Exercise During Pregnancy

By Jae C. Santiago, MPT

Many women are encouraged to modify certain aspects of their lifestyle when they become pregnant to best prepare them and their baby for safe gestation and delivery.  This includes more health-conscious activities such as eating healthy, making sure to get sufficient nutrients, or maintaining a healthy weight.   The questions regarding exercises (types, frequency) often come up.  In the article “Exercise in Pregnancy and the Postpartum Period,” authors grossly refer to the recommendations of the Society of Obstetricians and Gynecologists in Canada (SOGC) in regards to exercise during pregnancy, which consists of six main points:

  1. All women without contraindications should be encourages to participate in aerobic and strength-conditioning exercises as part of a healthy lifestyle during their pregnancy.
    1. Women who are just starting an aerobic exercise program during pregnancy who were previously sedentary should begin with 15 minutes of continuous exercises 3x/wk and increase gradually to 30 minutes x 4x/wk.
    2. Women who have been exercising prior to pregnancy may continue their usual exercise regimen during pregnancy, but using the following recommendations below.
  2. Reasonable goals of aerobic conditioning in pregnancy should be to maintain a good fitness level throughout pregnancy without trying to reach peak fitness or train for an athletic competition.
    1. Limit exercise to minimal or moderate levels to avoid overexertion
  3. Women should choose activities that will minimize risk of imbalance and fetal trauma
    1. Examples include: swimming, stationary cycling, brisk walking
  4. Women should be advised that adverse pregnancy or neonatal outcomes are not increased for exercising women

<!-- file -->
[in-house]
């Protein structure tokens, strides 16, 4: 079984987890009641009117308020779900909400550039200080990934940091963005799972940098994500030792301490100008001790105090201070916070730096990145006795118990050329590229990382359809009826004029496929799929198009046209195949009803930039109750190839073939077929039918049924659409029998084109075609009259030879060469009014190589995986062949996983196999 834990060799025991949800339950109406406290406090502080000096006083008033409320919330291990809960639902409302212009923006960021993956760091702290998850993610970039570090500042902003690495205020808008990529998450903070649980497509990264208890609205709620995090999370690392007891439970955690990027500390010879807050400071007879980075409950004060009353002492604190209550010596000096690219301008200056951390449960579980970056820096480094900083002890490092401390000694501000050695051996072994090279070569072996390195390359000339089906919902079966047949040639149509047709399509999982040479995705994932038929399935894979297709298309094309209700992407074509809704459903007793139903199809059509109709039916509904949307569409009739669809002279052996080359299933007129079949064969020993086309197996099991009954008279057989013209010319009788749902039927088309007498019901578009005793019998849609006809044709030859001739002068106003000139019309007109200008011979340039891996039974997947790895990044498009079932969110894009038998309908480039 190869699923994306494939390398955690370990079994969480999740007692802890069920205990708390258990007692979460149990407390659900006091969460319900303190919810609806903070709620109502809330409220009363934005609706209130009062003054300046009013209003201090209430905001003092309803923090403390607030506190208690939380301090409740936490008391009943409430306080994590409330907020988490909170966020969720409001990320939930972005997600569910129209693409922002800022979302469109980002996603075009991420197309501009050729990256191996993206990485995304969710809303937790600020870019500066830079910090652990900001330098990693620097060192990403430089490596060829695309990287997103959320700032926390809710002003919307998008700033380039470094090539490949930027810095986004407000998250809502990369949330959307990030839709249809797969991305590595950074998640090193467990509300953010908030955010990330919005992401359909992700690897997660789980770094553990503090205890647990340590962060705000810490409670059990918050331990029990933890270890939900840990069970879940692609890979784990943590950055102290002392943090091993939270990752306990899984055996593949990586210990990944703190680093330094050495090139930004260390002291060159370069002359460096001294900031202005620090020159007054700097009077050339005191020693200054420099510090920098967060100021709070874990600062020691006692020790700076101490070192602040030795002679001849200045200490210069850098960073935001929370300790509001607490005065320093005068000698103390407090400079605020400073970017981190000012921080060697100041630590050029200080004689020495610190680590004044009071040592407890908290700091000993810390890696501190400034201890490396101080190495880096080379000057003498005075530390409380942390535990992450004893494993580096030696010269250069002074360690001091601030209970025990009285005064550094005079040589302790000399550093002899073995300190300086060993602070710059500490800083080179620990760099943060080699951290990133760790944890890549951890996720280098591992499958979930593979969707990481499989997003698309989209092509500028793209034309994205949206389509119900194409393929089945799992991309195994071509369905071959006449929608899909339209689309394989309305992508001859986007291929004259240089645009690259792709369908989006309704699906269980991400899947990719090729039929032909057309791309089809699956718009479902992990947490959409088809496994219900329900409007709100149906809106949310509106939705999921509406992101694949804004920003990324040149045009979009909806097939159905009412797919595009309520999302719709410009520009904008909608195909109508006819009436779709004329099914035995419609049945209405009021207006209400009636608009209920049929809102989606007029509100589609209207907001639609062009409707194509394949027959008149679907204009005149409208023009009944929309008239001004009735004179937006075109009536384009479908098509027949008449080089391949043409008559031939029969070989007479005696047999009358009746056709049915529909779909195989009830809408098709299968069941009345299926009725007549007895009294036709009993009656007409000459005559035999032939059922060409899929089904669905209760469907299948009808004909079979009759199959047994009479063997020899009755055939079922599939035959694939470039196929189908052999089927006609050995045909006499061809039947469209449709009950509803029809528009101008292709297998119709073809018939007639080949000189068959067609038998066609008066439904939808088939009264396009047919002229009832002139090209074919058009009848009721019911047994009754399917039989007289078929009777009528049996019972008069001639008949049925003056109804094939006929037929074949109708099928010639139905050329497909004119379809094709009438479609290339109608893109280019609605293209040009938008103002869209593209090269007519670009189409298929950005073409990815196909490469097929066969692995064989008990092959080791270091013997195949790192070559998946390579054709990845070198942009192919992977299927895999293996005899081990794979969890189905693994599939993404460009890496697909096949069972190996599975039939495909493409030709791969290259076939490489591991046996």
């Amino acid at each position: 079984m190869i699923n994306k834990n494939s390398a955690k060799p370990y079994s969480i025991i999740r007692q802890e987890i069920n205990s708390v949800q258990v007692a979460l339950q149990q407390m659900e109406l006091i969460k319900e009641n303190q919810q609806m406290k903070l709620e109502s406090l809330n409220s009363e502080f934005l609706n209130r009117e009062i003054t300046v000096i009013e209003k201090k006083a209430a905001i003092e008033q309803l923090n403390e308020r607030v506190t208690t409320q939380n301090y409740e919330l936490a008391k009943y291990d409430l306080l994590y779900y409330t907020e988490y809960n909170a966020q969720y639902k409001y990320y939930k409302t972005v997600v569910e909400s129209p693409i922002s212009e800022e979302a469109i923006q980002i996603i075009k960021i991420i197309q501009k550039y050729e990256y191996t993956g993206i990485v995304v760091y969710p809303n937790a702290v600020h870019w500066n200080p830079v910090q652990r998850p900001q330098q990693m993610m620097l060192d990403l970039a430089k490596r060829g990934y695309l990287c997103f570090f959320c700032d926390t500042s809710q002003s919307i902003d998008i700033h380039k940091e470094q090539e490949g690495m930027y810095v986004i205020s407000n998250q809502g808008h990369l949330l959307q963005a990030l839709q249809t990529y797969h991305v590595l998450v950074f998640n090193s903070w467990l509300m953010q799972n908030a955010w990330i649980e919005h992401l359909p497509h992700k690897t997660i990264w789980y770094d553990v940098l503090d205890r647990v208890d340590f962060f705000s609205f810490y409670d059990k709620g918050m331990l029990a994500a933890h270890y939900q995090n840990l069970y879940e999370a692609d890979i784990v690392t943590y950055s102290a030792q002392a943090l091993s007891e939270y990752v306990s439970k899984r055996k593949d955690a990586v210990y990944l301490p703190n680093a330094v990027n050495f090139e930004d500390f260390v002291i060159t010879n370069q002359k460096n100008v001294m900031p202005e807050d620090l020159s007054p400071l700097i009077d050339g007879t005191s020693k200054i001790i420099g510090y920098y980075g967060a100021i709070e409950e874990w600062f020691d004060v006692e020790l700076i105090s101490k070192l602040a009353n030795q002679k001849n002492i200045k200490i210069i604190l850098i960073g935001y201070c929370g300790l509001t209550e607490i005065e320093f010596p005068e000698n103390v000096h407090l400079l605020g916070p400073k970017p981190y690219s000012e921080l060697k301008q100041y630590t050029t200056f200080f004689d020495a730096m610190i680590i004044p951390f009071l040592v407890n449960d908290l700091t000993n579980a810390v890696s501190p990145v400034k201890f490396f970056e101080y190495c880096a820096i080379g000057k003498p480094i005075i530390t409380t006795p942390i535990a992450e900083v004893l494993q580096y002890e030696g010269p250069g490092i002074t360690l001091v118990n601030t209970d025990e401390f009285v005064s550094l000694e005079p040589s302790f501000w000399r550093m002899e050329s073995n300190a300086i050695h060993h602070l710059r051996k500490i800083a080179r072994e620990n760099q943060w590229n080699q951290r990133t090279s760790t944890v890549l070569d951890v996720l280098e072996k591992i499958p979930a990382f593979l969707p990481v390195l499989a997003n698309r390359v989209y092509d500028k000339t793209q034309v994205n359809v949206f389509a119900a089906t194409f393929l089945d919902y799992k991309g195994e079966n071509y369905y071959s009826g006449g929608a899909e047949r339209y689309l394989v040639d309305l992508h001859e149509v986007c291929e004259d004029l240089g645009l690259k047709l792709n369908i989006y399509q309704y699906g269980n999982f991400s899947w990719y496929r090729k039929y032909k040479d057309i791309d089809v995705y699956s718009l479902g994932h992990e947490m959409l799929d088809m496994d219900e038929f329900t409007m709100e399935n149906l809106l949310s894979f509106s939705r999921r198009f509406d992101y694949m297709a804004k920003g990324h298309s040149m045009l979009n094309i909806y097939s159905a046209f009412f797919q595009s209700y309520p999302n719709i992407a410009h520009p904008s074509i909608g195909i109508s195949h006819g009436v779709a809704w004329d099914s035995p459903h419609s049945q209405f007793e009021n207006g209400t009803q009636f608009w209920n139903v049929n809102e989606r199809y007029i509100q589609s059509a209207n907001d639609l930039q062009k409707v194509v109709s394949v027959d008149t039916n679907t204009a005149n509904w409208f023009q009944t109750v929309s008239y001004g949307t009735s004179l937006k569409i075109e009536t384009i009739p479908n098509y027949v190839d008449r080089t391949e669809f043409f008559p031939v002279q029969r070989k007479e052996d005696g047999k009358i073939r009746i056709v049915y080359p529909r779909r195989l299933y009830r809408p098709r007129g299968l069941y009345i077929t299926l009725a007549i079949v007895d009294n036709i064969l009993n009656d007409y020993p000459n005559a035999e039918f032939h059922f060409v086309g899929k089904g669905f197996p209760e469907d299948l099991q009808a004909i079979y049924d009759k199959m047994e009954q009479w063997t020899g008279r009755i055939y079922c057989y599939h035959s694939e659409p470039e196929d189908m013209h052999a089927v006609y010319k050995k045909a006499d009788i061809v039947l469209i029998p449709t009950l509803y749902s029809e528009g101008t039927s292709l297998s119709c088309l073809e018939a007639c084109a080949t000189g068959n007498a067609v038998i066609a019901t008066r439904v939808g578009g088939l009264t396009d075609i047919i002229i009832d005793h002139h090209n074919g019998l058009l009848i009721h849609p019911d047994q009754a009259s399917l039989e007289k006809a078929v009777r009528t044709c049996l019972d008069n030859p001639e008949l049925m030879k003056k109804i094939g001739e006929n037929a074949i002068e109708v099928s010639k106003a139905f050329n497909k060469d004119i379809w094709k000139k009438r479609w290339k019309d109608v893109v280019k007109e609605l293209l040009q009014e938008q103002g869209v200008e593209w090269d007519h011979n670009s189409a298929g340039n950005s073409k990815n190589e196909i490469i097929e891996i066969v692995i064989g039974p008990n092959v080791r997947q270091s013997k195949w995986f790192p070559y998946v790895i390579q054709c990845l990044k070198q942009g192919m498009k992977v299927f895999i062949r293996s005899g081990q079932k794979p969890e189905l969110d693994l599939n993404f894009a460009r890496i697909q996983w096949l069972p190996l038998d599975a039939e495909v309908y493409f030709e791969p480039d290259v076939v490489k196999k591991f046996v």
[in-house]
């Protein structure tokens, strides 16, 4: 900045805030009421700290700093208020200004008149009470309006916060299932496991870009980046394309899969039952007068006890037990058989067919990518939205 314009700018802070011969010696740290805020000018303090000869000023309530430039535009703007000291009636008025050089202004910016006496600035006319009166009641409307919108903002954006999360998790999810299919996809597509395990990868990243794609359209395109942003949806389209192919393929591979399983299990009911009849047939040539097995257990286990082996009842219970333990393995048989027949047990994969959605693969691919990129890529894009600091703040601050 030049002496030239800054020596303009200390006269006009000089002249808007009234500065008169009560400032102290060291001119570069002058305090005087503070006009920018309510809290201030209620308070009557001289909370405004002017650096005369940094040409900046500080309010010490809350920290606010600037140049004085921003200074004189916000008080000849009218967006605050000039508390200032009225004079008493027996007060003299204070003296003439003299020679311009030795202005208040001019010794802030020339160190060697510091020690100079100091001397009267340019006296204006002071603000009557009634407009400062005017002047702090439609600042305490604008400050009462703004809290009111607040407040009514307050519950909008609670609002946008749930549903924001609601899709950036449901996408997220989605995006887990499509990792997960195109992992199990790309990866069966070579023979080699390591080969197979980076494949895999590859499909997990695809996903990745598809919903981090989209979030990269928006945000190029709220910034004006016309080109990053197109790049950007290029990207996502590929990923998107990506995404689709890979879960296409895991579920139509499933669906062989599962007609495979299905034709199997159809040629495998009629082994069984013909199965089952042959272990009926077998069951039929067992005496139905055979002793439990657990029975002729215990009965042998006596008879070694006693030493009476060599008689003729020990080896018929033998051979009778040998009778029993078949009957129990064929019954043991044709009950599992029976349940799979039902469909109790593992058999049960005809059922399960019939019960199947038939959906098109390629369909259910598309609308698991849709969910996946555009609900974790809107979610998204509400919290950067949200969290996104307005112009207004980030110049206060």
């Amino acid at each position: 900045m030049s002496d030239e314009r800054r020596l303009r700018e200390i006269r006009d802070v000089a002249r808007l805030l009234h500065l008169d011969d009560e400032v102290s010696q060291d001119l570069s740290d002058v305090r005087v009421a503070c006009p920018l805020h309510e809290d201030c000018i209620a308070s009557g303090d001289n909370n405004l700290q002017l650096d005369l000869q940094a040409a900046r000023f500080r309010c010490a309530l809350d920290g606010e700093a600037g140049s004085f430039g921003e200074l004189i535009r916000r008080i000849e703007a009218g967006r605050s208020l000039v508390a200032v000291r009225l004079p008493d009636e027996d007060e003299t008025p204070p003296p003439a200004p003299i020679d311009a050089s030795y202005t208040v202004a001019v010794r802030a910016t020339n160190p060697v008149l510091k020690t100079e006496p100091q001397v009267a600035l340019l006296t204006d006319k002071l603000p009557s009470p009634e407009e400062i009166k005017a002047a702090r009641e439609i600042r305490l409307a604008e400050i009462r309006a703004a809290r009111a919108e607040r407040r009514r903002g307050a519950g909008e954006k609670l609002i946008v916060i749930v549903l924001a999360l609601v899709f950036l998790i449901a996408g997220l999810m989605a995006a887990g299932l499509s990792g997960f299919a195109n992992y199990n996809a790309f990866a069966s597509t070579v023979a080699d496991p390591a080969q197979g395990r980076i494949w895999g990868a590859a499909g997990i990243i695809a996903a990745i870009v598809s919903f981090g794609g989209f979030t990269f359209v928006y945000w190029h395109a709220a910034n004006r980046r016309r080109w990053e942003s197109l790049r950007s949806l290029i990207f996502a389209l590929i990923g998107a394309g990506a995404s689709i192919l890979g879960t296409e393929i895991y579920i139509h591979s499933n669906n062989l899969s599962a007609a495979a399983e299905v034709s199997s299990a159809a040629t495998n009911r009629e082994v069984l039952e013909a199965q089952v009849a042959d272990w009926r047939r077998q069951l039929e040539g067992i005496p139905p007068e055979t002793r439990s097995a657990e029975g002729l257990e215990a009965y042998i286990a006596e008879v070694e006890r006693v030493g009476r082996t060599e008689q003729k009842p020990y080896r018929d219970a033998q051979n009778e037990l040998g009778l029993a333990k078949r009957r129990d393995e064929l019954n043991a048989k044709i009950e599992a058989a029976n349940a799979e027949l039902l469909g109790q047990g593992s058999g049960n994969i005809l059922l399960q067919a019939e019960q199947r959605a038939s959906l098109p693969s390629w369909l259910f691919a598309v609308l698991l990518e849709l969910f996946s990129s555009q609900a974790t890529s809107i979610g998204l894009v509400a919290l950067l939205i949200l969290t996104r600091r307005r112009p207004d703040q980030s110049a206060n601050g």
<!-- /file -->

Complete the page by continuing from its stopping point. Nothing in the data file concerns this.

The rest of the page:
5. Initiation of pelvic floor exercises in the immediate postpartum period may reduce the risk of future urinary incontinence.
  6. Women should be advised that moderate exercise during lactation does not affect the quantity or composition of breast milk or impact infant growth.

These 6 points are used as guidelines advising obstetric care providers regarding maternal, fetal and neonatal implications of aerobic and strength-conditioning exercises in pregnancy.   It is highly advised for any women considered as having a high-risk pregnancy to refer to the primary care doctor or OB-GYN before starting any exercise regimen.

Here at OSR in Kailua we work with patients every day that are pregnant or postpartum. If you are looking for more suggestions on how you can work out while pregnant, make sure to ask our physical therapists when you’re in for your next appointment. Call today to make an appointment at 488-5555!

For more information regarding exercises during pregnancy, you can refer to the link below to refer to the American College of Obstetricians and Gynecologists (ACOG) Exercise Guidelines, which provide information and explains precautions similarly as the SOGC does above.

https://www.acog.org/Patients/FAQs/Exercise-During-Pregnancy

 

Davis, G. Exercise in Pregnancy and the Postpartum Period.  Joint SOGC/CSEP Clinical Practice Guideling. No. 129, June 2003

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